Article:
Porsche 911 Turbo S Too Slow For You? 911 Turbo S Exclusive Series Turns Up The Wick

Timothy Cain
by Timothy Cain
porsche 911 turbo s too slow for you 911 turbo s exclusive series turns up the wick

Let’s stop beating around the bush. The Porsche 911 Turbo S is slow.

At first, the upgrade from a proletarian, 370-horsepower 911 to the 540-horsepower 911 Turbo sounds momentous. But, pfft. Puh-leeze.

The 911 Turbo S should therefore be the answer. 570 horsepower. Nought to 60 in 2.9 seconds. 205 miles per hour.

But I remain unimpressed. You remain indifferent. The Porsche 911 Turbo S is found wanting.

Porsche recognizes this. Porsche has heard our demanding cries for a genuinely fast car. This is the Porsche 911 Turbo S Exclusive Series. It is very exclusive, very expensive, and finally, the 911 Turbo S is sufficiently quick.

Limited to 500 units globally, the new Porsche 911 Turbo S Exclusive Series won’t arrive in customer driveways until the fourth-quarter of 2017.

There are only 27 additional horsepower produced by the 3.8-liter twin-turbo flat-six, enough to drop the 0-60 time by a tenth of a second, according to Porsche.

27 additional horses, on their own, surely can’t add $67,000 to the price of a Turbo S, can they?

The 911 Turbo S Exclusive Series, Porsche says, “is distinct from the standard 911 Turbo S due to its unique design, higher-quality materials, and luxurious details.”

The Exclusive Series emanates from Porsche Exclusive Manufaktur, a branch formerly known as Porsche Exclusive. Porsche Exclusive Manufaktur, “specializes in tailoring to customer wishes,” so the 911 Turbo S Exclusive Series buyer won’t be forced into choosing this particular shade of Golden Yellow Metallic, a color which also appears on the brake caliper logos, wheels, seat stitching and roof lining.

Along with the horsepower increase and the Exclusive Series’ roots at Porsche Exclusive Manufaktur, the price is further “justified” by a special body kit.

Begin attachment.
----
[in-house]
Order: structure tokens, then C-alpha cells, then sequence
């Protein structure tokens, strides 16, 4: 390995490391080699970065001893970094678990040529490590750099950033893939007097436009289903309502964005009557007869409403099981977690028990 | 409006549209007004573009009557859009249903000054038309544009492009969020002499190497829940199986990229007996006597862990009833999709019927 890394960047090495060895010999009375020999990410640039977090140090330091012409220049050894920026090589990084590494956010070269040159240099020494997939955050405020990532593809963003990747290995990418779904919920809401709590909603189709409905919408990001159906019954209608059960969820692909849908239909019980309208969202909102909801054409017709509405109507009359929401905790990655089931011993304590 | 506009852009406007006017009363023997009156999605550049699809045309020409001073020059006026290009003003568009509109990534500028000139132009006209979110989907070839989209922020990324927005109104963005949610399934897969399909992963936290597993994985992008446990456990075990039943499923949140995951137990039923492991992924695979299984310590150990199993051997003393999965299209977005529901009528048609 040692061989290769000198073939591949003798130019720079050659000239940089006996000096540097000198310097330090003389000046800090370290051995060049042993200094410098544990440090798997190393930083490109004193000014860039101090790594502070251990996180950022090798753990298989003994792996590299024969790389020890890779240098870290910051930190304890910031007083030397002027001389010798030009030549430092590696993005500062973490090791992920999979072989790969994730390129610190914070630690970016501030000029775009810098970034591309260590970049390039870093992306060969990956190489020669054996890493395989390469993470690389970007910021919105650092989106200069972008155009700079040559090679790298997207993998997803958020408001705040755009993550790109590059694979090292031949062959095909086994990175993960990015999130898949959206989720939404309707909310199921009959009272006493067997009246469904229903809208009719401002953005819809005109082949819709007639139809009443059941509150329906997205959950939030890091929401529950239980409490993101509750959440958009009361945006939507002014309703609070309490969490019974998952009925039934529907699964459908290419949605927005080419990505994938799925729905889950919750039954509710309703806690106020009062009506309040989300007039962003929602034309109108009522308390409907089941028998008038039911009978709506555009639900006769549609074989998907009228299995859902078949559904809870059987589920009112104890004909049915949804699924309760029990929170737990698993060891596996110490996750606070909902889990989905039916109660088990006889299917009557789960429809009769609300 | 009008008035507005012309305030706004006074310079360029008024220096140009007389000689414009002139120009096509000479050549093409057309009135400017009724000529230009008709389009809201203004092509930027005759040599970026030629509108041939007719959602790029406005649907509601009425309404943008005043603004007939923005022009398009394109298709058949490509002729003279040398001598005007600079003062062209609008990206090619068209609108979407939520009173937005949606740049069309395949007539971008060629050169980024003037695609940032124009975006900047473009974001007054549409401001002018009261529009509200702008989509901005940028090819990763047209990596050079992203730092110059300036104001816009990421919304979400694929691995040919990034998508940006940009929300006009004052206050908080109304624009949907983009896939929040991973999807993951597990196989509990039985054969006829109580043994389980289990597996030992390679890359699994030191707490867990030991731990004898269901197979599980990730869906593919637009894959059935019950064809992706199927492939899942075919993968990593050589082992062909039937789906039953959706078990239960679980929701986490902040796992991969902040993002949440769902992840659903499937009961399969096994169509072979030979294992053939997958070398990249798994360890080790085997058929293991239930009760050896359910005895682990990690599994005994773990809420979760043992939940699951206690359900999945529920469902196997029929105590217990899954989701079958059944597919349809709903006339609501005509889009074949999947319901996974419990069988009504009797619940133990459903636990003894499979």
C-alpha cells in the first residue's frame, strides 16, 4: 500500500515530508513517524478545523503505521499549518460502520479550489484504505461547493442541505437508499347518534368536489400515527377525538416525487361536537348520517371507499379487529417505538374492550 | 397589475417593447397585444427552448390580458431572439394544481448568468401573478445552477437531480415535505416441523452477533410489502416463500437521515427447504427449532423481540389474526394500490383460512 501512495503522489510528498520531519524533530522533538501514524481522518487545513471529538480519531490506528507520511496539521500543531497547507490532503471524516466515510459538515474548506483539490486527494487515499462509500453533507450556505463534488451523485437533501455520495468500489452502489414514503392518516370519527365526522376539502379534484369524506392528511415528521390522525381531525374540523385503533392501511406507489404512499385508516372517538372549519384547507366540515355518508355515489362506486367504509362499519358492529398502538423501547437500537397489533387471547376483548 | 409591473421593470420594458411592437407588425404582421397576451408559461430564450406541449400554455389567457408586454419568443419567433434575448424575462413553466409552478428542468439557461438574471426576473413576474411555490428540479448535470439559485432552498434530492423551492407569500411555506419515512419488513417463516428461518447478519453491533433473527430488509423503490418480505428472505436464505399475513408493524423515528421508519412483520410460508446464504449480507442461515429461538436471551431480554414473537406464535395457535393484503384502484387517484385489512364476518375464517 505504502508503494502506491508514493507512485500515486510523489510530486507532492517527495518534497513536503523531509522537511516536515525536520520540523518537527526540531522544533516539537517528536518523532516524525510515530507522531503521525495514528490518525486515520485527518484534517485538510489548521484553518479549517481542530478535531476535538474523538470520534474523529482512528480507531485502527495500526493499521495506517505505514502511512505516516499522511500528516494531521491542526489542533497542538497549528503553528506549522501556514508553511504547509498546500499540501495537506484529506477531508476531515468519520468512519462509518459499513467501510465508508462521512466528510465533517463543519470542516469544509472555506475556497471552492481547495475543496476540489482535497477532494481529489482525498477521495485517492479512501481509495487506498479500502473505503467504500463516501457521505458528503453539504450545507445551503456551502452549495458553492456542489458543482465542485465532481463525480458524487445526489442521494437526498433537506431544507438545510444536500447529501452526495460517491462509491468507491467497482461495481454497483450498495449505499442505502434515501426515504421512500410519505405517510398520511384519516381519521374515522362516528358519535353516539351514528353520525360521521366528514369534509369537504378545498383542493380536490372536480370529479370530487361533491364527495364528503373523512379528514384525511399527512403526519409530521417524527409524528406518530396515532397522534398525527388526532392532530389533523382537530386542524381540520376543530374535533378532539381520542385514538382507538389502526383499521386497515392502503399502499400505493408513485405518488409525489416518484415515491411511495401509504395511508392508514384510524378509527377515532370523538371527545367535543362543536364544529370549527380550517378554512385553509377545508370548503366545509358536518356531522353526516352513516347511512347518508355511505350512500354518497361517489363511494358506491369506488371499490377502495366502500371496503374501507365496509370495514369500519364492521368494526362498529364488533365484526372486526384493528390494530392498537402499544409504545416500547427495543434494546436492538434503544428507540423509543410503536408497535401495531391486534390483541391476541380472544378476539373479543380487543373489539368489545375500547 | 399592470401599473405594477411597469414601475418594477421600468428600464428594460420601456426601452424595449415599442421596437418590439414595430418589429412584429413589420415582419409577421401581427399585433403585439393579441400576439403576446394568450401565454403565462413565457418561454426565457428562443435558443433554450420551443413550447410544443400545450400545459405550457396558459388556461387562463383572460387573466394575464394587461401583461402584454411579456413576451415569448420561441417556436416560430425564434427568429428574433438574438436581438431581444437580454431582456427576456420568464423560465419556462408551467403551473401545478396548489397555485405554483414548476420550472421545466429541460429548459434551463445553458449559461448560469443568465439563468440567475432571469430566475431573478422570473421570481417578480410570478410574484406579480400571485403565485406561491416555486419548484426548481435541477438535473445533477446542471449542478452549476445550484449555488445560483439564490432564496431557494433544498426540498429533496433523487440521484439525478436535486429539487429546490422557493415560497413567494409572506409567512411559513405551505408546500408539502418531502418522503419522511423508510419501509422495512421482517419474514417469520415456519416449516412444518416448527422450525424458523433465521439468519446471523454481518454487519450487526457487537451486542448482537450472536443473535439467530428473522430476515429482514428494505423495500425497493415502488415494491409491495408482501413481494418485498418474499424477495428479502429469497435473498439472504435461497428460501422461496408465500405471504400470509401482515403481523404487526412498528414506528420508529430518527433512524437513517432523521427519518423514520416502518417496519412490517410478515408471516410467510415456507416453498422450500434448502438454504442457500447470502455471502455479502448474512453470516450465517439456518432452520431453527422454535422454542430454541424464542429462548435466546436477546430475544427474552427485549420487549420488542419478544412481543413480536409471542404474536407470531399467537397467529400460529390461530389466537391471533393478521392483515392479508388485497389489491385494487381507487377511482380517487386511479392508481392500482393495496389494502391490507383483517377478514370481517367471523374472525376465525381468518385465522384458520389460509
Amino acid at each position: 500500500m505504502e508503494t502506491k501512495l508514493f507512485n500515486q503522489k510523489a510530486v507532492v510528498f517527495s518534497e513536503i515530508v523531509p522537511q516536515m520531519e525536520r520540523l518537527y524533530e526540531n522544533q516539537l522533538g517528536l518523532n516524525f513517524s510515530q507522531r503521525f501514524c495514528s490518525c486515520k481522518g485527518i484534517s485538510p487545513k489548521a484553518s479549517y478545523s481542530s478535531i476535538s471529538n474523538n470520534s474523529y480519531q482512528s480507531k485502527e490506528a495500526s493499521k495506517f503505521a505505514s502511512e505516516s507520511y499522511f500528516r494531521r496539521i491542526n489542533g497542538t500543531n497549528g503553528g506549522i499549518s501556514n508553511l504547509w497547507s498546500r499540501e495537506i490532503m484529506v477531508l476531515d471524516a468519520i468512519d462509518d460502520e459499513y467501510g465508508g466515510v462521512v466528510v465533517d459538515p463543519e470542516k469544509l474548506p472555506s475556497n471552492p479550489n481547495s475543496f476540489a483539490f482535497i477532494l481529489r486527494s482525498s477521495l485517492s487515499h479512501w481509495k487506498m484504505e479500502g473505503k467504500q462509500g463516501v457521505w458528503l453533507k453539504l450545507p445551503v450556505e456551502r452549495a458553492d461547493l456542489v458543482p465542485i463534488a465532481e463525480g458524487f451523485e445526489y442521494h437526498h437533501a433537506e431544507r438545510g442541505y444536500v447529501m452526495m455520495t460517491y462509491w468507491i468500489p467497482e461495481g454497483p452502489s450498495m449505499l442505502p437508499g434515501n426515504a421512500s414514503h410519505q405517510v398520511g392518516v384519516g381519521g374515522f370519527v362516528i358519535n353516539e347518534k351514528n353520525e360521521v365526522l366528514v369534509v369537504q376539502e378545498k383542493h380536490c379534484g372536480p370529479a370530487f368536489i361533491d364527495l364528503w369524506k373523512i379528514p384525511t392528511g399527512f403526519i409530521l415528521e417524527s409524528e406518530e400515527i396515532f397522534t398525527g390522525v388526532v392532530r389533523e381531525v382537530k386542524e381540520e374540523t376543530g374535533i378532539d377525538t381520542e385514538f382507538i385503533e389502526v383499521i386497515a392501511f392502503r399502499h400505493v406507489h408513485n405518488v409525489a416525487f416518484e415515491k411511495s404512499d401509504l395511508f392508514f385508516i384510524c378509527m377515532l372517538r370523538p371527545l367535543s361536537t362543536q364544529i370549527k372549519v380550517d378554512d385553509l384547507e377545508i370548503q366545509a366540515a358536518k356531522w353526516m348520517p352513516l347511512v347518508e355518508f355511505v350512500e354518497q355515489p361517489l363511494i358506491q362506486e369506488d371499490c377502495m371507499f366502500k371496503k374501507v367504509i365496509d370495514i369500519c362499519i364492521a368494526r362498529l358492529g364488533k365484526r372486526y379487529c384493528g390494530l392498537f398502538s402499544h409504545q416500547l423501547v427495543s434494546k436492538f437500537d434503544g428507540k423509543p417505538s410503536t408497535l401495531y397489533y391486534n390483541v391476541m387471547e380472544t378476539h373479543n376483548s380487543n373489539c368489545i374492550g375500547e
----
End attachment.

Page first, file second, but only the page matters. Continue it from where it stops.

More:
But the real reason Porsche buyers will pony up $257,500 for only 27 additional ponies is obvious: this is maximum 911. The 911 with the mostest. The supreme leader of 911s.

Don’t even bother mentioning that a Macan GTS and a regular 911 Turbo S could be had for roughly the same price.

A Macan is merely a crossover for the bourgeoisie. And compared with the Exclusive Series, Porsche’s 911 Turbo S is positively basic.

Timothy Cain is a contributing analyst at The Truth About Cars and Autofocus.ca and the founder and former editor of GoodCarBadCar.net. Follow on Twitter @timcaincars.

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  • MWebbRambler MWebbRambler on Jun 08, 2017

    It looks like it's wearing the same paint and similar wheels as the VW Beetle Dune: www.vw.com/models/2016-beetle-dune

  • Shortest Circuit Shortest Circuit on Jun 09, 2017

    Didn't Porsche say just last week they won't be doing these restricted runs where basically 75% of they buyers just stick the car afterwards in an airlock? Am I missing something?

    • Wumpus Wumpus on Jun 10, 2017

      Because they came to their senses and realized that such a car only begins to make sense on a racetrack, where it can easily be passed by a much cheaper single-seat car that never tried to be street-legal. Everyone wants to be like Bill Gates and have the Porsche of their dreams appreciate faster than MSFT during the 1980s (although he drove his 959 at least for the year it was legal, and knowing his great respect for the law certainly more).

  • VX1NG I think it should but I am open and curious to hear the arguments from those who oppose income based fines.
  • EBFlex No
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